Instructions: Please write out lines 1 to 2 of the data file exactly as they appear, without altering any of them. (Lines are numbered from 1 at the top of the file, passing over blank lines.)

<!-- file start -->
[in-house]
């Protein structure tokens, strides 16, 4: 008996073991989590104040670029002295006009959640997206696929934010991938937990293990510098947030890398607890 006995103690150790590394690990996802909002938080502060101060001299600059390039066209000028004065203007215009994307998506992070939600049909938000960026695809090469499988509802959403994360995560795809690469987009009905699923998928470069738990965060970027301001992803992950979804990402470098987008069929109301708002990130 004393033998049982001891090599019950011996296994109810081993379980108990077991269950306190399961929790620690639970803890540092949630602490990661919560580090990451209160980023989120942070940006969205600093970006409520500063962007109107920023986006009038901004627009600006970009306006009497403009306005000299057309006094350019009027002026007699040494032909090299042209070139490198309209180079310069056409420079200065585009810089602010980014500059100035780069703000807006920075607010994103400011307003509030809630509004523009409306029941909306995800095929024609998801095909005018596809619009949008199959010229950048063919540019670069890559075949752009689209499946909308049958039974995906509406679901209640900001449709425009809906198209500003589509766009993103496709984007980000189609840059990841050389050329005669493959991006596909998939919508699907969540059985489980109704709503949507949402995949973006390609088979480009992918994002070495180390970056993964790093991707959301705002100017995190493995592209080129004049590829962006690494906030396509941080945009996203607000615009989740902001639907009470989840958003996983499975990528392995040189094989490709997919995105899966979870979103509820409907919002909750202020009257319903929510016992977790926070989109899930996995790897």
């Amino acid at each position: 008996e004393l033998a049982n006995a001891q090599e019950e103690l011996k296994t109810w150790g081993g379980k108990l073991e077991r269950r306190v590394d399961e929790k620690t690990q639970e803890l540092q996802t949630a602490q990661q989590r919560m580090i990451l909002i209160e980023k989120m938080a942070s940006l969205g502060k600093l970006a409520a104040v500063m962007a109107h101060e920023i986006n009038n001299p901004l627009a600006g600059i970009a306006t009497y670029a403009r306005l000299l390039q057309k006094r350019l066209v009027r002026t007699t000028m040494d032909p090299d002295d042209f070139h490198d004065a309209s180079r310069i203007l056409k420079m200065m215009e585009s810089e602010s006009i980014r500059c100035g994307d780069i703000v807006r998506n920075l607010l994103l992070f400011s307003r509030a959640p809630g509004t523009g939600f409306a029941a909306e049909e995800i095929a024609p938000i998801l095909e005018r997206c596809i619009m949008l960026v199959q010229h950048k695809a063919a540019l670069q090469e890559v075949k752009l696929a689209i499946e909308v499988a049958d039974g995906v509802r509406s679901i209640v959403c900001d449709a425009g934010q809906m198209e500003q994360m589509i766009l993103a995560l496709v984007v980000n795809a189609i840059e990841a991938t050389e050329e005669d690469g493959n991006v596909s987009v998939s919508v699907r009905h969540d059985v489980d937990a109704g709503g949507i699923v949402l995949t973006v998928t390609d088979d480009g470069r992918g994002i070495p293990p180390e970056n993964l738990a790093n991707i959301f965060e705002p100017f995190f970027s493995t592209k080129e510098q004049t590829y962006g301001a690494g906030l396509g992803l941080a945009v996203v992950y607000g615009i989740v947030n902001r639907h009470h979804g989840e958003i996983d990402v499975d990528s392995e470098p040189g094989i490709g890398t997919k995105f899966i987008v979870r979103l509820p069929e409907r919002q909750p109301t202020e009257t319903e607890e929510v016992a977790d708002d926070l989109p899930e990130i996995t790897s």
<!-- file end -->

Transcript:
[in-house]
């Protein structure tokens, strides 16, 4: 008996073991989590104040670029002295006009959640997206696929934010991938937990293990510098947030890398607890 006995103690150790590394690990996802909002938080502060101060001299600059390039066209000028004065203007215009994307998506992070939600049909938000960026695809090469499988509802959403994360995560795809690469987009009905699923998928470069738990965060970027301001992803992950979804990402470098987008069929109301708002990130 004393033998049982001891090599019950011996296994109810081993379980108990077991269950306190399961929790620690639970803890540092949630602490990661919560580090990451209160980023989120942070940006969205600093970006409520500063962007109107920023986006009038901004627009600006970009306006009497403009306005000299057309006094350019009027002026007699040494032909090299042209070139490198309209180079310069056409420079200065585009810089602010980014500059100035780069703000807006920075607010994103400011307003509030809630509004523009409306029941909306995800095929024609998801095909005018596809619009949008199959010229950048063919540019670069890559075949752009689209499946909308049958039974995906509406679901209640900001449709425009809906198209500003589509766009993103496709984007980000189609840059990841050389050329005669493959991006596909998939919508699907969540059985489980109704709503949507949402995949973006390609088979480009992918994002070495180390970056993964790093991707959301705002100017995190493995592209080129004049590829962006690494906030396509941080945009996203607000615009989740902001639907009470989840958003996983499975990528392995040189094989490709997919995105899966979870979103509820409907919002909750202020009257319903929510016992977790926070989109899930996995790897």